Mary Ellen Synon, writing in the Speccie, does in effect dampen Cameron’s triumphant – well, he probably thought so – appearance in the HoC on Monday when he presented his report on the budget negotiations.
Cheering Tories may not grasp what actually happened at the European Council last week writes Mary Ellen, which is not surprising as they are not alone. Labour MPs appear also not to grasp what something being a Competence of the EU is either – as related by Richard North, EUReferendum, in one of his posts on the food crisis.
That those who maintain they govern us are not even aware of the limit of their remaining powers is, I suggest, a cause for concern. Perhaps if MPs deigned to read Articles 3-6 of the Treaty on the Functioning of the European Union they would realize just how little remains for them on which to legislate.
Of late I have been criticised for (a) my appearing to be anti-Ukip and anti-Farage; (b) anti-MPs of various, but mainly blue, hues; and (c) preaching The Harrogate Agenda in the manner of a political class that we abhor; and even questioned whether The Harrogate Agenda has an “action plan” – criticisms, all of which I also consider to be a matter of concern.
First, allow me to lay to rest one myth that appears to be have been generally accepted by some commenters. I am not, per se, anti-Ukip or anti-Farage; however, like anyone else do I not have the right to question one or both when I consider them to be failing those whose support they seek? Second, where I criticise MPs from both sides of the political divide it is justified as in each and every instance they exhibit a lack of knowledge about that upon which they pontificate.
The other points that must be considered are these: do we not all “rail” against the fact we consider we have too much government; do we not all accept that, outside the 5-year period, our “control” of MPs is non-existent, in that it is retrospective; do we not all accept that membership of the EU is dictatorial in that we have no electoral control over those who take decisions that affect our lives; do we not all accept that our present system of democracy is well past its sell-by-date?
In other words dear reader the subjects of this country’s membership of the EU, our system of democracy and the ideas of The Harrogate Agenda are inexorably entwined – whether you like it or not. How can the ideas encapsulated within The Harrogate Agenda be adopted while this country remains a full member of the EU? What is the point in leaving the EU unless the principles behind The Harrogate Agenda are adopted? How can we change a system of democracy that is well past its sell-by-date unless the ideas behind The Harrogate Agenda can be introduced, debated and, hopefully, accepted? Chicken and egg?
I can but repeat a question recently posed, namely that were we to leave the EU – and retaining our present system of representative democracy – where is the logic in reclaiming powers from one set of dictators only to hand them to another set of dictators? With regard to that last point, can anyone tell me the difference twixt the proposals of Ukip and those encapsulated in “The Plan” authored by Carswell and Hannan? Are not both based on the present system of representative democracy? Do not both promise to “license” some powers to the people – and cannot licenses be withdrawn at the whim of the licensee?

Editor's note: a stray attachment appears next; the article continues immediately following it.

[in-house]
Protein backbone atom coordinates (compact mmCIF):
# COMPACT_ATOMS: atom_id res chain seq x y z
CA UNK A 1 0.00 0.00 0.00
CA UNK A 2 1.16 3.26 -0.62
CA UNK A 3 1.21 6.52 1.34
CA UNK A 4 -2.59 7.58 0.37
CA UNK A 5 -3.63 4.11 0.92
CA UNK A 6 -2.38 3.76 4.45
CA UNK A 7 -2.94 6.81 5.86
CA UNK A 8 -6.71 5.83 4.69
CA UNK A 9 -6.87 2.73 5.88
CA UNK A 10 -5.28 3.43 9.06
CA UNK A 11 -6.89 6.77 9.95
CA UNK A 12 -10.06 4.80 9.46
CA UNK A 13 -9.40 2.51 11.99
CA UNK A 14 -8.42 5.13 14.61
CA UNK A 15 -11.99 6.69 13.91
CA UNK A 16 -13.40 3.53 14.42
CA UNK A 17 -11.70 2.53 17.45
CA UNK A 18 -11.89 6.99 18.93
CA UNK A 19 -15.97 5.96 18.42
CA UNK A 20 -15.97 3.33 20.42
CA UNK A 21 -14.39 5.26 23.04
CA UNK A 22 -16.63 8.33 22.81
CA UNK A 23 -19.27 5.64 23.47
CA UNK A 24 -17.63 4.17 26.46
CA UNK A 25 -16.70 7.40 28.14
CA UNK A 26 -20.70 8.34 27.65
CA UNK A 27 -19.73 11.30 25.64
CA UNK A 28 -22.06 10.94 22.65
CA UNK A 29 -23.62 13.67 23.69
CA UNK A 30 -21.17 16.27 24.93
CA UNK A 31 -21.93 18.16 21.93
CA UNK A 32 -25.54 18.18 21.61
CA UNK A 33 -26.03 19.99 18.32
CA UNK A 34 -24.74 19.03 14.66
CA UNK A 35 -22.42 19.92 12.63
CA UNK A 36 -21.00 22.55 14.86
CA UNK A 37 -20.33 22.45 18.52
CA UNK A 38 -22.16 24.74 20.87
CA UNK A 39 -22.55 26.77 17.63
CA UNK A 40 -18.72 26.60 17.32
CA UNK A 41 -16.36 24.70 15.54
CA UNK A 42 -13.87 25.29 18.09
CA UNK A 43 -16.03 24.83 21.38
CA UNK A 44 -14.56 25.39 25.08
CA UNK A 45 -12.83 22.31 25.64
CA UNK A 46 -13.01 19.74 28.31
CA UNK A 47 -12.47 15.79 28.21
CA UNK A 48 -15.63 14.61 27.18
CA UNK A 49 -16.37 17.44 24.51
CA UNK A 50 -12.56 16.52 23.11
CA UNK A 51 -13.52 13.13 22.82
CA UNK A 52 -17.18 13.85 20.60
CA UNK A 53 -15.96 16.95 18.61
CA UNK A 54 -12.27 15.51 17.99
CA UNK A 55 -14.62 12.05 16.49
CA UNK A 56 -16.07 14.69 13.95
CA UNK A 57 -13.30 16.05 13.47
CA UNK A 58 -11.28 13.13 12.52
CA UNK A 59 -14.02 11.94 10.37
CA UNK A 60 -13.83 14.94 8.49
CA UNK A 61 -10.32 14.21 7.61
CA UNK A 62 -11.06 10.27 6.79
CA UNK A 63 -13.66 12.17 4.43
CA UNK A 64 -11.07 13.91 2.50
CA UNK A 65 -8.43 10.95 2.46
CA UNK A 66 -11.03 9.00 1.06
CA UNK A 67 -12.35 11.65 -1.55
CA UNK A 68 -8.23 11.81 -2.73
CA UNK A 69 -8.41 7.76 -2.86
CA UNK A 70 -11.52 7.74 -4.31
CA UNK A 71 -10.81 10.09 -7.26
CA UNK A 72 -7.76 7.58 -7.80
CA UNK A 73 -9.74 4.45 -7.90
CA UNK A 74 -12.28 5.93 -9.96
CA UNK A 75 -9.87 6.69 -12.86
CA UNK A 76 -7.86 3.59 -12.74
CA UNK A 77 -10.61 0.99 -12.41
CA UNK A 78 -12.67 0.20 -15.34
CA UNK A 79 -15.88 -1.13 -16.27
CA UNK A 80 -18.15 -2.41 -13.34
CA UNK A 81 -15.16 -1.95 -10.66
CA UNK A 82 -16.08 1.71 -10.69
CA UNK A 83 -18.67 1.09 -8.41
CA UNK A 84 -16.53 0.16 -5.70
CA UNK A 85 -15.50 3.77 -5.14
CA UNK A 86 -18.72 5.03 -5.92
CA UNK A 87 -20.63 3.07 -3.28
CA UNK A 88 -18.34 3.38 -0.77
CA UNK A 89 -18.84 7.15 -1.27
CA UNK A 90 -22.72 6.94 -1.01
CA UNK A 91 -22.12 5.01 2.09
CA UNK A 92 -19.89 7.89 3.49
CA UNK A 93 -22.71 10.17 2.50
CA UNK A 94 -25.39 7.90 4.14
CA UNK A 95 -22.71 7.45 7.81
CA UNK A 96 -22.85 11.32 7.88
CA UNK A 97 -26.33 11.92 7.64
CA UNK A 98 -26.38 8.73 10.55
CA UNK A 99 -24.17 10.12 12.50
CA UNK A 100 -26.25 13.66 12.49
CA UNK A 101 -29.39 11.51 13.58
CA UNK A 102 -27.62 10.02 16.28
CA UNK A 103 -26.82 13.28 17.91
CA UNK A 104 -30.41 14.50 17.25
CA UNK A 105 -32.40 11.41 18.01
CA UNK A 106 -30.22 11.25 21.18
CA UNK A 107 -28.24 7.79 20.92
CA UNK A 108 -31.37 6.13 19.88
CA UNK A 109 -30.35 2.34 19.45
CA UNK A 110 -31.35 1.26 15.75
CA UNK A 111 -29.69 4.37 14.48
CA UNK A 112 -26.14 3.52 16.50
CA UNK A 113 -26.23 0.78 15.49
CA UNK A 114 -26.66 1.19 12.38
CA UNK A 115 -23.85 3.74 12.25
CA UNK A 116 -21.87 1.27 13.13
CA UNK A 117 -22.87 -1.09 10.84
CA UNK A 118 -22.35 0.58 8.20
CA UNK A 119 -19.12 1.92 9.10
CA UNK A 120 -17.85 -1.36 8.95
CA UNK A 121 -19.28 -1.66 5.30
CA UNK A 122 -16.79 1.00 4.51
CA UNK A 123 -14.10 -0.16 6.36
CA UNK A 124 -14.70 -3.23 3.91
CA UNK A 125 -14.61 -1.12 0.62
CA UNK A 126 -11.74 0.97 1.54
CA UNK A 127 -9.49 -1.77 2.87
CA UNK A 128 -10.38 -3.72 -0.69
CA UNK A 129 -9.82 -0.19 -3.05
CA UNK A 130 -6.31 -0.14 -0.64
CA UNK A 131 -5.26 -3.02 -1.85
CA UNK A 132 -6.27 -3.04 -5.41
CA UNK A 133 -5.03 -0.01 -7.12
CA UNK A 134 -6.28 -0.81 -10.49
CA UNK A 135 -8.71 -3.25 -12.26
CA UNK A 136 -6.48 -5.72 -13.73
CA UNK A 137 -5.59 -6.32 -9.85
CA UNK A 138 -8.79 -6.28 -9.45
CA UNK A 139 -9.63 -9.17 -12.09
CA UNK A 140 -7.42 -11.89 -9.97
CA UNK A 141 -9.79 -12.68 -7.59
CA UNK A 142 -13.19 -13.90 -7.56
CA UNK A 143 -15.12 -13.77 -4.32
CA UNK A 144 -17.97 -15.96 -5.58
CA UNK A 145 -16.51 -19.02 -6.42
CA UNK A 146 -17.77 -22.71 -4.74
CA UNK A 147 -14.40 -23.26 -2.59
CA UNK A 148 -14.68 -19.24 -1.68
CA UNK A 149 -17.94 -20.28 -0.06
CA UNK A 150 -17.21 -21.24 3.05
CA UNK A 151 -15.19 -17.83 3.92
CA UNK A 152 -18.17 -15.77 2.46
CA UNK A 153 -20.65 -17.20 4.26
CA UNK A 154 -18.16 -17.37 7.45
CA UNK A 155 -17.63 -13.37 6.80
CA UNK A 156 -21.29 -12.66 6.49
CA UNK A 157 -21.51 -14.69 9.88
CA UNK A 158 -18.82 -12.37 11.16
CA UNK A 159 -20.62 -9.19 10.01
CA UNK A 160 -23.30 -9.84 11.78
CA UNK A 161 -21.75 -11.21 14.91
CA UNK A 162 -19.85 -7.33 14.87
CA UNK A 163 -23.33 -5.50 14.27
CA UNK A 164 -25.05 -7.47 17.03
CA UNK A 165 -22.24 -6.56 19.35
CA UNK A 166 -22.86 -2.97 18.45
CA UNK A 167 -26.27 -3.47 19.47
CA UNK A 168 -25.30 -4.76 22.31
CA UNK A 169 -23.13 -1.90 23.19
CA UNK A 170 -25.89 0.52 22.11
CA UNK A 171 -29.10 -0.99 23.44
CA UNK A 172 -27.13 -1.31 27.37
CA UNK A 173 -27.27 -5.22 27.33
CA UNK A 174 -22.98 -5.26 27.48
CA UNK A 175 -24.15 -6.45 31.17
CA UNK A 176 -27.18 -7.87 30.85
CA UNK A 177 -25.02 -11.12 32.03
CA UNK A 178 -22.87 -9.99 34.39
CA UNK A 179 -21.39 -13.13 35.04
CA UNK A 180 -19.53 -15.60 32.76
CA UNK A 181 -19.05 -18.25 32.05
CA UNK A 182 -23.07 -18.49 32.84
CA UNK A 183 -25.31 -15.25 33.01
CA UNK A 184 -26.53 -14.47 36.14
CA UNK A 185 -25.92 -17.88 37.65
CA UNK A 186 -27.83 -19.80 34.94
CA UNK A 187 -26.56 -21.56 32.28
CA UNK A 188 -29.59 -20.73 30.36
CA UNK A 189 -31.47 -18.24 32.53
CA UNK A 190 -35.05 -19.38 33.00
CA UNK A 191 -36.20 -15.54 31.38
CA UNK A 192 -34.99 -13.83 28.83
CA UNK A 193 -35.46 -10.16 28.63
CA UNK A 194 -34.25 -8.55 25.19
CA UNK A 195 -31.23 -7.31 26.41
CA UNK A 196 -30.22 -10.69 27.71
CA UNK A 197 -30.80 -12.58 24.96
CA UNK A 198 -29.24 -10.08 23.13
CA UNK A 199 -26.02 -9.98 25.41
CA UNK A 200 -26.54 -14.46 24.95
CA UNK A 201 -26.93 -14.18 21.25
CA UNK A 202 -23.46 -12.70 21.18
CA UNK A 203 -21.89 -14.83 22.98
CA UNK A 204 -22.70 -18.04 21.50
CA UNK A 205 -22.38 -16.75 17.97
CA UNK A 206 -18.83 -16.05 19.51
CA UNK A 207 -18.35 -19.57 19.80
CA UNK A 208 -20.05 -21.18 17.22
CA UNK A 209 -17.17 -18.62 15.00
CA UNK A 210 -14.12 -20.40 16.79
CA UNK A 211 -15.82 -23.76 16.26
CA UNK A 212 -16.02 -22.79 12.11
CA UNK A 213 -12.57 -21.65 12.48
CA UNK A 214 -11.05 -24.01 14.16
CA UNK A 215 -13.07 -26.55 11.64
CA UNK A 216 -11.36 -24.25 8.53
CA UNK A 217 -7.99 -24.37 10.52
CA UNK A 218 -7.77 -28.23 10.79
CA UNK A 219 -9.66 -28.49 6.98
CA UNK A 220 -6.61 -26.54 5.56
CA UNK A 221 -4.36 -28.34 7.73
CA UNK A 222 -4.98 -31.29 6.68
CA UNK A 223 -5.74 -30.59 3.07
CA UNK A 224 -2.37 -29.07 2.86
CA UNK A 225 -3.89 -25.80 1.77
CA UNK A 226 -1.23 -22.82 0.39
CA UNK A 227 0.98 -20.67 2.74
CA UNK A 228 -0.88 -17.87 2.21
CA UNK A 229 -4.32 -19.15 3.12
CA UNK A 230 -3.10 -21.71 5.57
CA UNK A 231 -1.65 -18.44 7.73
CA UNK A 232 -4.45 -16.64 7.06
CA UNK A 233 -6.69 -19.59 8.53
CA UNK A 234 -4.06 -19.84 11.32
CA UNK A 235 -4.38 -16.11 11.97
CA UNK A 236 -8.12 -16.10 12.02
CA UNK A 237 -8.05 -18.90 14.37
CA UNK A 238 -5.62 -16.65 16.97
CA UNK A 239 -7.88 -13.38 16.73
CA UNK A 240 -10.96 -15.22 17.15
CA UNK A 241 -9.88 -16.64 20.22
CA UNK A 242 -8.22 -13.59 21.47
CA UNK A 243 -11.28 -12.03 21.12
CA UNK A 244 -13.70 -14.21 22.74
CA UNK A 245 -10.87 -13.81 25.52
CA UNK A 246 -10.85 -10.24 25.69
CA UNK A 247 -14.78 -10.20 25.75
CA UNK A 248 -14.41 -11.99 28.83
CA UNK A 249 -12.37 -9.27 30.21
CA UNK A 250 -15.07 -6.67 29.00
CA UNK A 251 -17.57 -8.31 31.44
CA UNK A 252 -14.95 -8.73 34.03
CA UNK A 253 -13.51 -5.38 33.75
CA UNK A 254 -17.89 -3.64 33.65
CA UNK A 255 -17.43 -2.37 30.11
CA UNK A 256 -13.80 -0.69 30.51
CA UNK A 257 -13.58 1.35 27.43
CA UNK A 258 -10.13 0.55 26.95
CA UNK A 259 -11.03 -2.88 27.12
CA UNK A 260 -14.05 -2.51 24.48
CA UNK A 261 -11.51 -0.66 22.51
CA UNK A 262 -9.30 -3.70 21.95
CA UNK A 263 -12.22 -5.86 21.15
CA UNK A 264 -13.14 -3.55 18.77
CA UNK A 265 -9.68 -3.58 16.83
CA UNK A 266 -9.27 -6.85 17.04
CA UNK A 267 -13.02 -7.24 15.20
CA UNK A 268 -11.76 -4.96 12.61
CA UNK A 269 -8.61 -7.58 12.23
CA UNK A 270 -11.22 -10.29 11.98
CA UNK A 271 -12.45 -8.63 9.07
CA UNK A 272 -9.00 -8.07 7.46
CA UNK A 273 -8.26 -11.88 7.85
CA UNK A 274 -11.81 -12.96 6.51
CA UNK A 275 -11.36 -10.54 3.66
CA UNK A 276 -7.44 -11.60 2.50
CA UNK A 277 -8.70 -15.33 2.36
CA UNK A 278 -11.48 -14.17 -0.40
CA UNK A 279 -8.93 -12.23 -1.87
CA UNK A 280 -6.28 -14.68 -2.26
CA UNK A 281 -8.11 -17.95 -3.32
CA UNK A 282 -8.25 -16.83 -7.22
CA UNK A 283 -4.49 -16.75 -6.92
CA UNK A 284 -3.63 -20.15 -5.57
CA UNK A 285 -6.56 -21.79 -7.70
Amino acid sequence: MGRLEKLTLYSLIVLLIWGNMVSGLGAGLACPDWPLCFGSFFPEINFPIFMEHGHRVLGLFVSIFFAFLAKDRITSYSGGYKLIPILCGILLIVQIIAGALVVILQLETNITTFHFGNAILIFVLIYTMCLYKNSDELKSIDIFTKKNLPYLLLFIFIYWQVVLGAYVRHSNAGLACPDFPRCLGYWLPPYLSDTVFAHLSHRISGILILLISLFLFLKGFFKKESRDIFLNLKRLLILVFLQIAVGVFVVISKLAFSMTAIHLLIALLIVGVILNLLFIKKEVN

In my humble view The Harrogate Agenda is not – and does not have – an “action plan”, for to so have would mean that it differs not from those it abhors; that that would mean it was a political party, something it most definitely is not and has no intention of becoming. The Harrogate Agenda offers an alternative suggestion how our democracy should be structured, one that does indeed return democracy to its roots, namely “people power”. At this point let me repeat another question that I have posed. To whom does a country belong: its people or, in the case of the UK, just 650? Either the ideas being promoted by The Harrogate Agenda will “catch on” or they will be rejected – and that choice, as in all matters where democracy is practised, will be for the people to decide. If The Harrogate Agenda gains “traction” with the electorate then from within its adherents will no doubt come candidates standing on Conservative, Labour, LibDem, Green, or Ukip tickets; but all of whom will accept the principles enshrined within the 6 Demands of the Harrogate Agenda – namely they will all believe in the principle of “people power” and direct democracy.
Because those that would govern us have not the slightest idea on that which remains for them to govern and thus have not the slightest idea on just how much power they have ceded; who have no interest in those that they are supposed to represent; who have no interest other than their personal careers and thus an allegiance to the party of their choice – is it not time that the people asserted the sovereignty that is, by right, theirs?
Perhaps those who have been critical of me and my thoughts need to reconsider their criticisms and their thoughts? Those to whom those questions are directed need not be named as I am sure they will easily identify themselves. Because there are three elements which are intertwined and all of which have an effect on the future of our country, to “pick on” The Harrogate Agenda in being a tad slow in coming forward is, perhaps, a tad unjustified? That is not to say that said criticism is not justified – but perhaps, yet again, I digress? Just, you understand, asking…….
As with anything that is published on this blog, the foregoing is open to comment and thus debate. Over to you, dear reader.